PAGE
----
Here are all the Labour MP's who defied official party policy on Syria and voted for war:




Adrian Bailey West Bromwich West
Alan Campbell Tynemouth
Alan Johnson Kingston upon Hull West and Hessle
Alison McGovern Wirral South
Angela Eagle Wallasey
Angela Smith Penistone and Stocksbridge
Ann Coffey Stockport
Anna Turley Redcar
Ben Bradshaw Exeter
Bridget Phillipson Houghton and Sunderland South
Caroline Flint Don Valley
Chris Bryant Rhondda
Chris Leslie Nottingham East
Chuka Umunna Streatham
Colleen Fletcher Coventry North East
Conor McGinn St Helens North
Dan Jarvis Barnsley Central
Emma Reynolds Wolverhampton North East
Frank Field Birkenhead
Gareth Thomas Harrow West
Geoffrey Robinson Coventry North West
George Howarth Knowsley
Gisela Stuart Birmingham
Gloria De Piero Ashfield
Graham Jones Hyndburn
Harriet Harman Camberwell and Peckham
Heidi Alexander Lewisham East
Helen Jones Warrington North
Hilary Benn Leeds Central
Holly Lynch Halifax
Ian Austin Dudley North
Jamie Reed Copeland
Jenny Chapman Darlington
Jim Dowd Lewisham West and Penge
Jim Fitzpatrick Poplar and Limehouse
Joan Ryan Enfield North
John Spellar Warley
John Woodcock Barrow and Furness
Keith Vaz Leicester East
Kevan Jones North Durham
Kevin Barron Rother Valley
Liz Kendall Leicester West
Louise Ellman Liverpool
Luciana Berger Liverpool
Lucy Powell Manchester Central
Margaret Beckett Derby South
Margaret Hodge Barking
Maria Eagle Garston and Halewood
Mary Creagh Wakefield
Michael Dugher Barnsley East
Neil Coyle Bermondsey and Old Southwark
Pat McFadden Wolverhampton South East
Peter Kyle Hove
Phil Wilson Sedgefield
Ruth Smeeth Stoke-on-Trent North
Simon Danczuk Rochdale
Siobhain McDonagh Mitcham and Morden
Stella Creasy Walthamstow
Stephen Doughty Cardiff South and Penarth
Susan Elan Jones Clwyd South
Tom Blenkinsop Middlesbrough South and East Cleveland
Tom Watson West Bromwich East
Tristram Hunt Stoke-on-Trent Central
Vernon Coaker Gedling
Wayne David Caerphilly
Yvette CooperNormanton




 

Did my MP vote in favour of airstrikes in Syria?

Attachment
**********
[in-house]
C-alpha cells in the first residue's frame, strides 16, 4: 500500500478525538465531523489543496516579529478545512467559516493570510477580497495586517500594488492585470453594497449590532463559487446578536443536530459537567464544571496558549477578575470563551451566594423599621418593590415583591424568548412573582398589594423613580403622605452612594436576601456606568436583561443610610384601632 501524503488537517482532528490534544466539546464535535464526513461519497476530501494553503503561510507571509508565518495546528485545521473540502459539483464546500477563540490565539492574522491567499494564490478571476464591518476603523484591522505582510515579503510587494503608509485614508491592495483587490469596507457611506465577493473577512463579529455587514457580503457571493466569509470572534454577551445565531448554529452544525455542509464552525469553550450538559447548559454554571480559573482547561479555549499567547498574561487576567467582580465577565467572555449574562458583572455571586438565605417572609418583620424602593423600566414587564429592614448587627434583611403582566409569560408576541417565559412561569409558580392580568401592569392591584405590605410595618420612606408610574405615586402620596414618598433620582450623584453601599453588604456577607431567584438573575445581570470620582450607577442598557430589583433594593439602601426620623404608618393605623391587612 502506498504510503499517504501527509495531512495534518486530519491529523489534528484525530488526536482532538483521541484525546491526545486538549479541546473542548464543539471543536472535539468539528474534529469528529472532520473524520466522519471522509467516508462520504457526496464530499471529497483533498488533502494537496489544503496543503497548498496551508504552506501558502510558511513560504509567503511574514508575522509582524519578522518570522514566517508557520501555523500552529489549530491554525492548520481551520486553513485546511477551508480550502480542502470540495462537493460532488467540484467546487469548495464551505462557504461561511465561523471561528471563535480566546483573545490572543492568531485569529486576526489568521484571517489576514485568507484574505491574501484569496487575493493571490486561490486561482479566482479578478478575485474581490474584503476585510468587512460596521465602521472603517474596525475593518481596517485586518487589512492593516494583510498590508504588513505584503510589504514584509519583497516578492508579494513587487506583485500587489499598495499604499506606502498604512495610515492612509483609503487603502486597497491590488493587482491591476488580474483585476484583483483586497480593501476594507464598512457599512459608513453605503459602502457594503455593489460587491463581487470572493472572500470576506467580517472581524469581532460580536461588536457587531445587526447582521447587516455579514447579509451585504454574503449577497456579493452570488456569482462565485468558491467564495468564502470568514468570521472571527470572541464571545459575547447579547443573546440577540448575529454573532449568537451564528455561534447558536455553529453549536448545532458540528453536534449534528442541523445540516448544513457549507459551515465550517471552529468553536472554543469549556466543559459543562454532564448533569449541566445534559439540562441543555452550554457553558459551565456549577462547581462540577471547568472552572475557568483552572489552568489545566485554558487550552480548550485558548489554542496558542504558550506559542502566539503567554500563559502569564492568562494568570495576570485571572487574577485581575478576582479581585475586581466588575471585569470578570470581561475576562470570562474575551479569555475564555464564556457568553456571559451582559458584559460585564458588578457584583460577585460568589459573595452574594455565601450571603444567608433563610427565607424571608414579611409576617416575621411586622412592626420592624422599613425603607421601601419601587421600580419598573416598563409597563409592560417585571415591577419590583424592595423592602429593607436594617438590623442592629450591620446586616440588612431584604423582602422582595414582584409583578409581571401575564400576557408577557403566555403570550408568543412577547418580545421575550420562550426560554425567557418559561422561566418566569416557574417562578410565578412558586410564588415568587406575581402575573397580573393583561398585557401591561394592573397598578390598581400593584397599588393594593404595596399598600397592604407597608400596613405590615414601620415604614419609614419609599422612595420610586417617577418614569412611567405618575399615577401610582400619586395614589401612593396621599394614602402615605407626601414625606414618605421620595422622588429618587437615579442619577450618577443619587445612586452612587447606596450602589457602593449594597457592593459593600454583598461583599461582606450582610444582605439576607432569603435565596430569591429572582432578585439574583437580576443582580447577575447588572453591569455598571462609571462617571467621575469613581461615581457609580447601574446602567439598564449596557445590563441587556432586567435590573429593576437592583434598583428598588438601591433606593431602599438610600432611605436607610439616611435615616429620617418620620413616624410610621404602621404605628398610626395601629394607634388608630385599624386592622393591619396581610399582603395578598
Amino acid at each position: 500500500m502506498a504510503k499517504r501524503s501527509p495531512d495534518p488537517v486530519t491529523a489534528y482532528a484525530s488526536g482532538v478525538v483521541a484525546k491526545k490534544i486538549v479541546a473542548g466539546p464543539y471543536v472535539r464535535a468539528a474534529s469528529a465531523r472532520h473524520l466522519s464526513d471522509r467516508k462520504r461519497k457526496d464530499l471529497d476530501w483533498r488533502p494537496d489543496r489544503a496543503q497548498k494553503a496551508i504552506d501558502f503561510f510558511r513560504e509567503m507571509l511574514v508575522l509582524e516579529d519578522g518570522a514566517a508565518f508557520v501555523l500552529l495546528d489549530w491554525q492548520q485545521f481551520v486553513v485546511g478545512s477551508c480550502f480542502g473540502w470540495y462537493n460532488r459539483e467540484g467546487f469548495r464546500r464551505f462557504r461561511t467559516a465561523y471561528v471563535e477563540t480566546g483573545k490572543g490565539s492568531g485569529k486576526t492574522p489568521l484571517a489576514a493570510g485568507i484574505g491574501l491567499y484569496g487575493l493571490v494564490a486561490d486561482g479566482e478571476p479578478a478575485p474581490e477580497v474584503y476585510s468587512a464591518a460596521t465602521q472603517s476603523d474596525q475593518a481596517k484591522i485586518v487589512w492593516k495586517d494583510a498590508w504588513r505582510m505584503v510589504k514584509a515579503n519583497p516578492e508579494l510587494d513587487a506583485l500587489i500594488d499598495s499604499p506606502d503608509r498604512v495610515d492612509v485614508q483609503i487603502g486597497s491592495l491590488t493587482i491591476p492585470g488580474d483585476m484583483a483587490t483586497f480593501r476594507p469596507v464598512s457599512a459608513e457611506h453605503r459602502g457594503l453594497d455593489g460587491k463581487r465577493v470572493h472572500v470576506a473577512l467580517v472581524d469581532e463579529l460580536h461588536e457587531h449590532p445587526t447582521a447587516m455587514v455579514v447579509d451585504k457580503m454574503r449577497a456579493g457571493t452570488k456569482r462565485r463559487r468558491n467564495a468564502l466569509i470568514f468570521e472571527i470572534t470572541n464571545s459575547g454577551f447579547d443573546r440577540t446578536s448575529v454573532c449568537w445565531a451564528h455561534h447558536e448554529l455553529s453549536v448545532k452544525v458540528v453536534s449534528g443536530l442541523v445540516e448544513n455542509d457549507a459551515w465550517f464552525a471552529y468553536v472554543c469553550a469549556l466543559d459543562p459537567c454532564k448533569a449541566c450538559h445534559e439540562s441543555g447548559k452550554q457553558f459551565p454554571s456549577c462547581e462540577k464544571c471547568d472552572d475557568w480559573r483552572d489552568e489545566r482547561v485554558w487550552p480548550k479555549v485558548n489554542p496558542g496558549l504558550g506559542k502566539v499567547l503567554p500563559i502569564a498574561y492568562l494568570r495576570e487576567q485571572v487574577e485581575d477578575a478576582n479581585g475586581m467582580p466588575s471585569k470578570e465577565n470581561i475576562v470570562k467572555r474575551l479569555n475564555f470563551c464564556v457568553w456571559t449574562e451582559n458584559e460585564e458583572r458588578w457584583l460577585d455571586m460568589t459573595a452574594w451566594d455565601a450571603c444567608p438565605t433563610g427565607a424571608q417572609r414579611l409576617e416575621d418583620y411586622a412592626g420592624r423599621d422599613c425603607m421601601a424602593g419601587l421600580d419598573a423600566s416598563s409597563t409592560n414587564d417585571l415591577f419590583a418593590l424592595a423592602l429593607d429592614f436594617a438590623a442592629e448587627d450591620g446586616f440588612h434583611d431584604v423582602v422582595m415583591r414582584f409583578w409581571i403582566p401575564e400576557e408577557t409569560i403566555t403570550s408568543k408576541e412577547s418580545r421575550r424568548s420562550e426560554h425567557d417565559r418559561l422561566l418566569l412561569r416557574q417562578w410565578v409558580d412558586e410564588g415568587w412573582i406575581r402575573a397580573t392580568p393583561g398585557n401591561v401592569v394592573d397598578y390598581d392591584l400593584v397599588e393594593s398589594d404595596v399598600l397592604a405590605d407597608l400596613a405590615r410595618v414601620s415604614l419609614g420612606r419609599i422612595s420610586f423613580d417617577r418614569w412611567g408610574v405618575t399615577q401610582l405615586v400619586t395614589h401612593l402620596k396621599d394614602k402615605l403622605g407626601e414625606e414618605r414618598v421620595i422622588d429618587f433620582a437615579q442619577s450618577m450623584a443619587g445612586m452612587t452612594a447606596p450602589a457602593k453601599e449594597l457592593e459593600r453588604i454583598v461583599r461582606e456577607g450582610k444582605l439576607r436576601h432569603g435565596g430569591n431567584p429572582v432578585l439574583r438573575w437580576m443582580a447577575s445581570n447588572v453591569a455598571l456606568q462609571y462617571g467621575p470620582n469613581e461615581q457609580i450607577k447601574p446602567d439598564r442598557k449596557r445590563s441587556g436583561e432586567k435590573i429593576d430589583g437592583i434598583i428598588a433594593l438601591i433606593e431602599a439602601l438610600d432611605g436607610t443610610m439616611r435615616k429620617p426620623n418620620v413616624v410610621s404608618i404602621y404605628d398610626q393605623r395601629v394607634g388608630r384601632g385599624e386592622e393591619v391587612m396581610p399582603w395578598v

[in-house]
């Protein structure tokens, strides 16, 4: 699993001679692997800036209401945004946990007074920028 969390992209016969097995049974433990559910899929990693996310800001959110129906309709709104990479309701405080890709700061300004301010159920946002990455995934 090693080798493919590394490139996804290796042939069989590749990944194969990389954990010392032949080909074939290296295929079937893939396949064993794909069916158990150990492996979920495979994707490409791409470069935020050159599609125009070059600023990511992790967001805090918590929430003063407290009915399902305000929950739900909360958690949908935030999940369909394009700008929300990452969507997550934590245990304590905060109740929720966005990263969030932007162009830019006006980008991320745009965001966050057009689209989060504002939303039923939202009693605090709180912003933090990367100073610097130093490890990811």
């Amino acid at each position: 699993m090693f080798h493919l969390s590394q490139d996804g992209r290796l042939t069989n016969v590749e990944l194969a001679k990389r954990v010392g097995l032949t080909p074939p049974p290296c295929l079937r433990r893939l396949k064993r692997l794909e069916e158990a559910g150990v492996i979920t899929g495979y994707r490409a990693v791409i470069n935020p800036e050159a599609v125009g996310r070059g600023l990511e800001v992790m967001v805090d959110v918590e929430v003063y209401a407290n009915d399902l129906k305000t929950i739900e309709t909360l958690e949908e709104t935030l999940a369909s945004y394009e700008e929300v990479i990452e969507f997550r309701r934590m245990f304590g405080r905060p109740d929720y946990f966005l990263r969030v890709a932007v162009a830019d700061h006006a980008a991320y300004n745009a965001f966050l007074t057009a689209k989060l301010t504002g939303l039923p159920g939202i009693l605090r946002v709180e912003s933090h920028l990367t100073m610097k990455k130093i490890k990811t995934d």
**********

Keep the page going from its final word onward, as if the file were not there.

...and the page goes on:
Type all or part of the name of an MP or constituency to see whether they are FOR or AGAINST giving the go ahead to airstrikes in Syria

  • NamePartyConstituencyVote

Syria - Official Labour Party Policy

You won't find this anywhere in the mainstream news.  Here is the full text of the official Labour Party position on bombing (or not) Syria, as passed at the Party Conference in September 2015:



  1. Clear and unambiguous authorisation for such a bombing campaign from the United Nations;
  2. A comprehensive European Union-wide plan is in place to provide humanitarian assistance to the increased number of refugees that even more widespread bombing can be expected to lead to;
  3. Such bombing is exclusively directed at military targets directly associated with ‘Islamic State’ and is not aimed at securing regime change in Syria, noting that if the bombing campaign advocated by the British government in 2013 had not been blocked by the PLP under Ed Miliband’s leadership,  ‘Islamic State’ forces might now be in control of far more Syrian territory, including Damascus.
  4. Any military action is subordinated to international diplomatic efforts, including the main regional powers, to bring the Syrian civil war to an end, since only a broadly-based and sovereign Syrian government can ultimately retake territory currently controlled by ‘Islamic State’.

http://act.stopwar.org.uk/lobby/stopbombingsyria
So is Labour Party policy to bomb Syria?  Obviously not.  Just for one, the latest UN resolution is certainly not clear and unambiguous. It does not invoke UN Chapter VII article 42 which is the one necessary to authorise war or military action. New!: Further reading.

The resolution actually says action should stay within the UN charter, i.e. 42 needs to be invoked before military action:

"Calls upon Member States that have the capacity to do so to take all necessary measures, in compliance with international law, in particular with the United Nations Charter"

Meanwhile 2, 3 and 4 of Labour Party policy are clearly not met.

Despite what many of the over paid, rarely accountable,  unrepresentative Parliamentary Labour Party think.